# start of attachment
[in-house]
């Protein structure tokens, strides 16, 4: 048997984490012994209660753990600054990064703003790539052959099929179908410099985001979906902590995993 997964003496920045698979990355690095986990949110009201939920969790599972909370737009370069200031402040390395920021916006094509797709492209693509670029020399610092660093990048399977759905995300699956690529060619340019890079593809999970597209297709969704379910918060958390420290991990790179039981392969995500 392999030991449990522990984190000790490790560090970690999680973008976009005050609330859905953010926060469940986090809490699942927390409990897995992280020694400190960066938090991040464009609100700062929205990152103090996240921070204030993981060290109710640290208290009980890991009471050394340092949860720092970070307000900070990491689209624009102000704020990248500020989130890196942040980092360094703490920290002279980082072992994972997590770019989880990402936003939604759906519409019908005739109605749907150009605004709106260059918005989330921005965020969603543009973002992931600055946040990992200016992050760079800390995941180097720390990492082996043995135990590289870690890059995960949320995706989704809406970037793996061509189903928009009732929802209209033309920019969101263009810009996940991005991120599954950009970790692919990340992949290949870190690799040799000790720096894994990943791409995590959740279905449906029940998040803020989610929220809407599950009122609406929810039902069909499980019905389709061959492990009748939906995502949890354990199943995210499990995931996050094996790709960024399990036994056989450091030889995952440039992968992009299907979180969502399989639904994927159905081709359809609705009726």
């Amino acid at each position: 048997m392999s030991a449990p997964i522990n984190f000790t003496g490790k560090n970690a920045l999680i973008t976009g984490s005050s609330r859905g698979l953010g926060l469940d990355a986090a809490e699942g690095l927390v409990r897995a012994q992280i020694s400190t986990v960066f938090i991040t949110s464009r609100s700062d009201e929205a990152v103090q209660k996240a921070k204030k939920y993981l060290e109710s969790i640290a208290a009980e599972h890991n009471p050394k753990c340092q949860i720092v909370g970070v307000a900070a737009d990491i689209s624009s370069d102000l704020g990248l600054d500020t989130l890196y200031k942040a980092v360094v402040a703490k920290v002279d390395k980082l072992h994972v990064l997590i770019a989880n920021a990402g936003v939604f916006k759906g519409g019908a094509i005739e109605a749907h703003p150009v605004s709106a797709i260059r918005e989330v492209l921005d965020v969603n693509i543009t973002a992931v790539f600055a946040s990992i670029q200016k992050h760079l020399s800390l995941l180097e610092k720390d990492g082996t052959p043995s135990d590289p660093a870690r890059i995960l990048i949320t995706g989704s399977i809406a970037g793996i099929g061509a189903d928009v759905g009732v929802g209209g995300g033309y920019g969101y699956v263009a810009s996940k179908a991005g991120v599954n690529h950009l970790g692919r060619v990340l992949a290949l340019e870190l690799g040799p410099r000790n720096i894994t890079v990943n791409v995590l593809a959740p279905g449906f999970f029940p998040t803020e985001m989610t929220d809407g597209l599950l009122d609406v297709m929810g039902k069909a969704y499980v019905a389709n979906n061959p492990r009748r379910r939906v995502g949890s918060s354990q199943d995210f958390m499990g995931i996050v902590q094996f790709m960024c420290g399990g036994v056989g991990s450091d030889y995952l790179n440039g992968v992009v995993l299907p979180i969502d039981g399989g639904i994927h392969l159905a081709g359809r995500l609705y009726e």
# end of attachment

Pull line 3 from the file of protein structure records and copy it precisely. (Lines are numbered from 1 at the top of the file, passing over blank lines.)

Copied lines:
């Amino acid at each position: 048997m392999s030991a449990p997964i522990n984190f000790t003496g490790k560090n970690a920045l999680i973008t976009g984490s005050s609330r859905g698979l953010g926060l469940d990355a986090a809490e699942g690095l927390v409990r897995a012994q992280i020694s400190t986990v960066f938090i991040t949110s464009r609100s700062d009201e929205a990152v103090q209660k996240a921070k204030k939920y993981l060290e109710s969790i640290a208290a009980e599972h890991n009471p050394k753990c340092q949860i720092v909370g970070v307000a900070a737009d990491i689209s624009s370069d102000l704020g990248l600054d500020t989130l890196y200031k942040a980092v360094v402040a703490k920290v002279d390395k980082l072992h994972v990064l997590i770019a989880n920021a990402g936003v939604f916006k759906g519409g019908a094509i005739e109605a749907h703003p150009v605004s709106a797709i260059r918005e989330v492209l921005d965020v969603n693509i543009t973002a992931v790539f600055a946040s990992i670029q200016k992050h760079l020399s800390l995941l180097e610092k720390d990492g082996t052959p043995s135990d590289p660093a870690r890059i995960l990048i949320t995706g989704s399977i809406a970037g793996i099929g061509a189903d928009v759905g009732v929802g209209g995300g033309y920019g969101y699956v263009a810009s996940k179908a991005g991120v599954n690529h950009l970790g692919r060619v990340l992949a290949l340019e870190l690799g040799p410099r000790n720096i894994t890079v990943n791409v995590l593809a959740p279905g449906f999970f029940p998040t803020e985001m989610t929220d809407g597209l599950l009122d609406v297709m929810g039902k069909a969704y499980v019905a389709n979906n061959p492990r009748r379910r939906v995502g949890s918060s354990q199943d995210f958390m499990g995931i996050v902590q094996f790709m960024c420290g399990g036994v056989g991990s450091d030889y995952l790179n440039g992968v992009v995993l299907p979180i969502d039981g399989g639904i994927h392969l159905a081709g359809r995500l609705y009726e």